Davis Cemetery

In 1910 a young African American man came to Plano, Texas. Lee Andrew (L.A.) Davis left his home in South Texas to find work as a sharecropper. Over the years Mr. Davis would become a prominent leader in the Douglass Community, Plano’s historically African American neighborhood.

At this time in history, African Americans dealt with strict Jim Crow laws, rare economic opportunity and harsh discrimination. Under Jim Crow laws, black citizens were expected to eat at separate restaurants from white citizens, drink from separate water fountains, use separate restrooms and attend separate schools. Racial discrimination also made it very difficult to acquire property.

L.A. Davis, date unknown // photo courtesy Marcellus Davis, a descendant of L.A.

Armed with an innate sense of enterprise, Mr. Davis became quite the business man. Over time he accumulated wealth through stocks and real estate.

Because of Mr. Davis’ financial clout, he was able to purchase a large section of property in Plano’s Douglass Community. He then sold plots of his property to local African Americans. In 1945 Mr. Davis also bought a plot of vacant land and established a burial site, the L.A. Davis Cemetery, reserved for African Americans from the Douglass Community.

Collin County records show the original L.A. Davis addition and the Davis Cemetery plot (upper right hand corner) // courtesy Marcellus Davis

Over time, the Davis Cemetery markers grew unsightly from biological growth, soiled from pollution and damaged by the severity and extremes of Texas weather. In fall 2016 the Plano Conservancy for Historic Preservation received a grant from the City of Plano Heritage Commission to restore the cemetery. Working with Texas Cemetery Restoration, a plan of action was established. From October through December, the markers were cleaned, repaired and leveled.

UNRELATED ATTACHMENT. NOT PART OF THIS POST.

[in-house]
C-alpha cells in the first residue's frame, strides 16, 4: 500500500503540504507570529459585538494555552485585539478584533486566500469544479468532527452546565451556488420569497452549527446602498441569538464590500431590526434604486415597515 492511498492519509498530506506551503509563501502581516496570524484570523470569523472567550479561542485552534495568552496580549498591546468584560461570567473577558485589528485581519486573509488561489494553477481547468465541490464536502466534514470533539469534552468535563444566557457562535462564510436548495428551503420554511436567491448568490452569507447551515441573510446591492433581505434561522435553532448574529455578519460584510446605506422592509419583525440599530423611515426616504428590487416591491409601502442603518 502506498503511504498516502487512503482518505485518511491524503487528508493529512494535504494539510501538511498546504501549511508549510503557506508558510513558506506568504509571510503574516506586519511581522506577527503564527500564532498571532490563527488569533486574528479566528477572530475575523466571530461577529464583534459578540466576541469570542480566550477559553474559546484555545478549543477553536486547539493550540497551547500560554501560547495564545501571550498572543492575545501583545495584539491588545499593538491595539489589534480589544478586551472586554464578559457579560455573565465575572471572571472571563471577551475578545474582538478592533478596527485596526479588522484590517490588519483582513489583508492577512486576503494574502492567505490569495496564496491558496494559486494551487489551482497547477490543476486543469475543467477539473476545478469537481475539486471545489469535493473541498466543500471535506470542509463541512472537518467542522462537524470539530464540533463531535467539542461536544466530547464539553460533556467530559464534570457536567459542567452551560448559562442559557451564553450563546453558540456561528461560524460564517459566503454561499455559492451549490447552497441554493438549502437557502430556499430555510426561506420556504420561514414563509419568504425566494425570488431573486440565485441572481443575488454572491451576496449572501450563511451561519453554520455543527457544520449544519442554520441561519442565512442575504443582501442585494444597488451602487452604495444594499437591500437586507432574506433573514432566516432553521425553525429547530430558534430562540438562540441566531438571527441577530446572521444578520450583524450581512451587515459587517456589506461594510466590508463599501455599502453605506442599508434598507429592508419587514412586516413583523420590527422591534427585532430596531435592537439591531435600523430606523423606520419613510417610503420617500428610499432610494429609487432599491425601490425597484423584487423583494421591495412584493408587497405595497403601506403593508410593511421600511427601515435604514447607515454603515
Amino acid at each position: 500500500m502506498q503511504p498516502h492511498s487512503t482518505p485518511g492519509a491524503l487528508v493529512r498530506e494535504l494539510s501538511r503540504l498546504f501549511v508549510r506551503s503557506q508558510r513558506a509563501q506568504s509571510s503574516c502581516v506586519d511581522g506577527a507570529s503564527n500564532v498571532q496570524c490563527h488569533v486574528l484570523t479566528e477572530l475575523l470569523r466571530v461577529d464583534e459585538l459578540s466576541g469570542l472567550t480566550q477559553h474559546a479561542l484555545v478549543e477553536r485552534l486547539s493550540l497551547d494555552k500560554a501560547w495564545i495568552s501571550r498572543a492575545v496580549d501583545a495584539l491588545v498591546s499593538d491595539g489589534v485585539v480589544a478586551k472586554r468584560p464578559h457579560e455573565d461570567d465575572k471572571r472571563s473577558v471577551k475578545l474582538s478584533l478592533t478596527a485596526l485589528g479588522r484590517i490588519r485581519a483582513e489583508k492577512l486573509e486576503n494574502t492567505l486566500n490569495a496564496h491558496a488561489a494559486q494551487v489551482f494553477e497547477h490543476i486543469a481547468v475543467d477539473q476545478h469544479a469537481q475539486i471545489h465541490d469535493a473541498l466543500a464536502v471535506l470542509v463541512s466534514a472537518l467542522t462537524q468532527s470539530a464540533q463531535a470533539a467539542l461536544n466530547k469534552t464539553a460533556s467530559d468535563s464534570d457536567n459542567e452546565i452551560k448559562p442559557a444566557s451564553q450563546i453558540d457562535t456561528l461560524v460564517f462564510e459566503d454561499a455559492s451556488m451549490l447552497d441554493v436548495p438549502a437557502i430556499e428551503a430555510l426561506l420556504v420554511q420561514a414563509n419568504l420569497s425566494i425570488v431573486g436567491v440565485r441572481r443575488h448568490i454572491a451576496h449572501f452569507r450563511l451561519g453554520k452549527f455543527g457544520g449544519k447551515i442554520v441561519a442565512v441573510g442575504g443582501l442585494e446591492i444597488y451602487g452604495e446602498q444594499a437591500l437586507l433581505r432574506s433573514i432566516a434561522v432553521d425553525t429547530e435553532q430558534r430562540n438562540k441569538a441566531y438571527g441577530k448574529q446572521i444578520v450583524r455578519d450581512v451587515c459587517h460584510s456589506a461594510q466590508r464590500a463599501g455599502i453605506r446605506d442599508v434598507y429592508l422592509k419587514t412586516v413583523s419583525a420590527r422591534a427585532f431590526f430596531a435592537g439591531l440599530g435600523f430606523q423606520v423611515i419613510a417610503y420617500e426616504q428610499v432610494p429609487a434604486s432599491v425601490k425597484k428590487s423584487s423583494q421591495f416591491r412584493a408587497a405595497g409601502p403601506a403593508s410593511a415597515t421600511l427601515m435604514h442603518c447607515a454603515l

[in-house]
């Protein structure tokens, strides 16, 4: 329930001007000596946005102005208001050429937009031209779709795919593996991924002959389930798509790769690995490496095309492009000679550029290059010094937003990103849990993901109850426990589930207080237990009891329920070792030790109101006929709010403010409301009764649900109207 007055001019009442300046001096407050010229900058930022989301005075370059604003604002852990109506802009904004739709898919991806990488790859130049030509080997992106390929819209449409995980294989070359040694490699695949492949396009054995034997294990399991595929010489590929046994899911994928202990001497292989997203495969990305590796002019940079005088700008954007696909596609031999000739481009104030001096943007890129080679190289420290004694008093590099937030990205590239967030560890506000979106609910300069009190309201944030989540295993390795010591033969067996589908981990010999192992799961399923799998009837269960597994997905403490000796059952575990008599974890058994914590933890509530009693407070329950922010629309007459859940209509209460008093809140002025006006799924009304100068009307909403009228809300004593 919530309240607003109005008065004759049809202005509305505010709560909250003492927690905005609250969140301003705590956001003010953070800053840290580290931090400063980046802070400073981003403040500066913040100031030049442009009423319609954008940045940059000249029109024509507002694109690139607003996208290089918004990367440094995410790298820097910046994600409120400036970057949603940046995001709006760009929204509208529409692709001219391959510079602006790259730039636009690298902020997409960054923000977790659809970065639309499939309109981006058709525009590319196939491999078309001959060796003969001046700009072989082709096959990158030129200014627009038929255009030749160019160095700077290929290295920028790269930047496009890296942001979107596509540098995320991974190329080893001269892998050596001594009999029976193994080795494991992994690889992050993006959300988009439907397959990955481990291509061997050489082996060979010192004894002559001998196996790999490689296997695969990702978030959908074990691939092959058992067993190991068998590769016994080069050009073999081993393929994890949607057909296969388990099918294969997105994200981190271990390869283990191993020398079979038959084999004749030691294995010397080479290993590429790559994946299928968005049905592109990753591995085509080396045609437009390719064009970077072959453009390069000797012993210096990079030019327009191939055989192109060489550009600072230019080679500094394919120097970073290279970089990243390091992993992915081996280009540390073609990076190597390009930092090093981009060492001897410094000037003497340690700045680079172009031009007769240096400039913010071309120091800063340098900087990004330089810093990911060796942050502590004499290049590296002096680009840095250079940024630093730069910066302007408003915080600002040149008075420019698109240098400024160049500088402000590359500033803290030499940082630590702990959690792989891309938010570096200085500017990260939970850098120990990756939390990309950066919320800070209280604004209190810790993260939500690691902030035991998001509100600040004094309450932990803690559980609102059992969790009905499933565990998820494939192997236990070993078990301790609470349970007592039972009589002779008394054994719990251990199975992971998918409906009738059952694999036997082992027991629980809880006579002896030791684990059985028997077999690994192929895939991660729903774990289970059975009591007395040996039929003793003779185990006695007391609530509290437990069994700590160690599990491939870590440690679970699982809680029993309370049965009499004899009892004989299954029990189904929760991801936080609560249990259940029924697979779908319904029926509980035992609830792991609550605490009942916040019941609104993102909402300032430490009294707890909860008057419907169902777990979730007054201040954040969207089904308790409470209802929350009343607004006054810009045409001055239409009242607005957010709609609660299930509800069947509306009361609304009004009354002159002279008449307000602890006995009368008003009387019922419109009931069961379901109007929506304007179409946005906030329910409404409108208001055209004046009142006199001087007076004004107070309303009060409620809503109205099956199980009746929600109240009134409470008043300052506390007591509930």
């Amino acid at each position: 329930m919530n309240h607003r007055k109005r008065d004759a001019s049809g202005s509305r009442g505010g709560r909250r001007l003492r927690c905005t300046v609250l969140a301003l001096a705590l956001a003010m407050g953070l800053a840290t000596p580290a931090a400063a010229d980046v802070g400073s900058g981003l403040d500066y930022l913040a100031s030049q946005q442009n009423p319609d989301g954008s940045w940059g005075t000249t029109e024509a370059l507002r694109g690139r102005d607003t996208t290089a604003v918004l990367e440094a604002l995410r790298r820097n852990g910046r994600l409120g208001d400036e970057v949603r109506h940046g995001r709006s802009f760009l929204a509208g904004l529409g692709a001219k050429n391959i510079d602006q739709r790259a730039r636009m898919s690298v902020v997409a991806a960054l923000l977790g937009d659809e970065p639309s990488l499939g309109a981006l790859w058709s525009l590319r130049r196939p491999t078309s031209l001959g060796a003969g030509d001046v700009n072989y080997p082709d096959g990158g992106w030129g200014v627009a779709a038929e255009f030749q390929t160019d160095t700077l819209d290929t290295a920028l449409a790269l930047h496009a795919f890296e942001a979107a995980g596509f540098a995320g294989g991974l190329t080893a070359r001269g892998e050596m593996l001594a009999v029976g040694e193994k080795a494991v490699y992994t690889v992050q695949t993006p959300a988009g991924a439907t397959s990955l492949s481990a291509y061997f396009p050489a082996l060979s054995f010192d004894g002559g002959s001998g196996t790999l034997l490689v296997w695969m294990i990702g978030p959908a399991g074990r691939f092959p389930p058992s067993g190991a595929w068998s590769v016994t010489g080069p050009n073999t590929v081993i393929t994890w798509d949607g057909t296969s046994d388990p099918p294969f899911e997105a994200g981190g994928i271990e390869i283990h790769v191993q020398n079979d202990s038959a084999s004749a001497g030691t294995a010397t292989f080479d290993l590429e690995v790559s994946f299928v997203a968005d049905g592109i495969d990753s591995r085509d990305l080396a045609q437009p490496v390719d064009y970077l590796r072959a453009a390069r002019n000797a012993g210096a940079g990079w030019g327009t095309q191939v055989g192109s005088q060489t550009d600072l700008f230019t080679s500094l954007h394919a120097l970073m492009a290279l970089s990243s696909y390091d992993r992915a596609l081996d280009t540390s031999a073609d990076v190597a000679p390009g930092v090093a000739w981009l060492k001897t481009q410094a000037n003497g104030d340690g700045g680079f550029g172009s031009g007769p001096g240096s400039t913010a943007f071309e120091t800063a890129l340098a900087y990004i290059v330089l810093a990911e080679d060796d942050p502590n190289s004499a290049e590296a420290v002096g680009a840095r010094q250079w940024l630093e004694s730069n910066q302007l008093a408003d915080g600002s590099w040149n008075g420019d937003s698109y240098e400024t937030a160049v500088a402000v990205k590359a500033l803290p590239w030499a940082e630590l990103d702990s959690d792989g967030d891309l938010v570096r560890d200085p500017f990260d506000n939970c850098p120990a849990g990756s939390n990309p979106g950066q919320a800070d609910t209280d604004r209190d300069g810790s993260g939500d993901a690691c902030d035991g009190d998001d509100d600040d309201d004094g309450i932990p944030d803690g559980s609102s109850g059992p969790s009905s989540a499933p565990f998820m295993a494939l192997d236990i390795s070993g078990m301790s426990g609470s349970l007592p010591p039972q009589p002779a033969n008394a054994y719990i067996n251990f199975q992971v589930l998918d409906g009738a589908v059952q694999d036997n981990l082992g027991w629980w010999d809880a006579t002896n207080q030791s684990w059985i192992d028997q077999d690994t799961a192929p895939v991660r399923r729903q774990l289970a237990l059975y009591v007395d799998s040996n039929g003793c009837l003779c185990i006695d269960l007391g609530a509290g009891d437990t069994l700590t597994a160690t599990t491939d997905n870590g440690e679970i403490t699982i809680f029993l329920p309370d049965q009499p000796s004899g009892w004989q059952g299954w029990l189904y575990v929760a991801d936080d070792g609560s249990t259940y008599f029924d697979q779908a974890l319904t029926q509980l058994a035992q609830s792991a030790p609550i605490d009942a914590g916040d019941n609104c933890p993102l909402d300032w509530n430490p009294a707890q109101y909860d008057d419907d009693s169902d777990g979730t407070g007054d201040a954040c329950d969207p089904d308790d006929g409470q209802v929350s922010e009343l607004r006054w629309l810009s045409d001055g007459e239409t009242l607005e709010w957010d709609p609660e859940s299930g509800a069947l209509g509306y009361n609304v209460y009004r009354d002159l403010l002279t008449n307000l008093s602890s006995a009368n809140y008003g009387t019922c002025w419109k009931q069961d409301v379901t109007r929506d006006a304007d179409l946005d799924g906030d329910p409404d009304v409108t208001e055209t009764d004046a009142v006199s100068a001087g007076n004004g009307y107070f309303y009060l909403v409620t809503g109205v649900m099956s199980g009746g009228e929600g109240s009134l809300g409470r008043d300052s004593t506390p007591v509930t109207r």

A hoist lifted and leveled the sinking stones at Davis Cemetery // photos courtesy Jeff Campbell
Robert Lee Stimpson’s headstone before and after the restoration
Davis Cemetery after restoration was completed

The cemetery that L.A. Davis established has become a historical treasure, a monument to citizens from Plano’s past. The work undertaken at the cemetery ensures that it will remain a part of our city’s rich cultural heritage for generations to come.


The Davis Cemetery is located in downtown Plano. The cemetery lies adjacent to the Old City Cemetery. From 15th Street take H avenue south. Both cemeteries will be located on the left.

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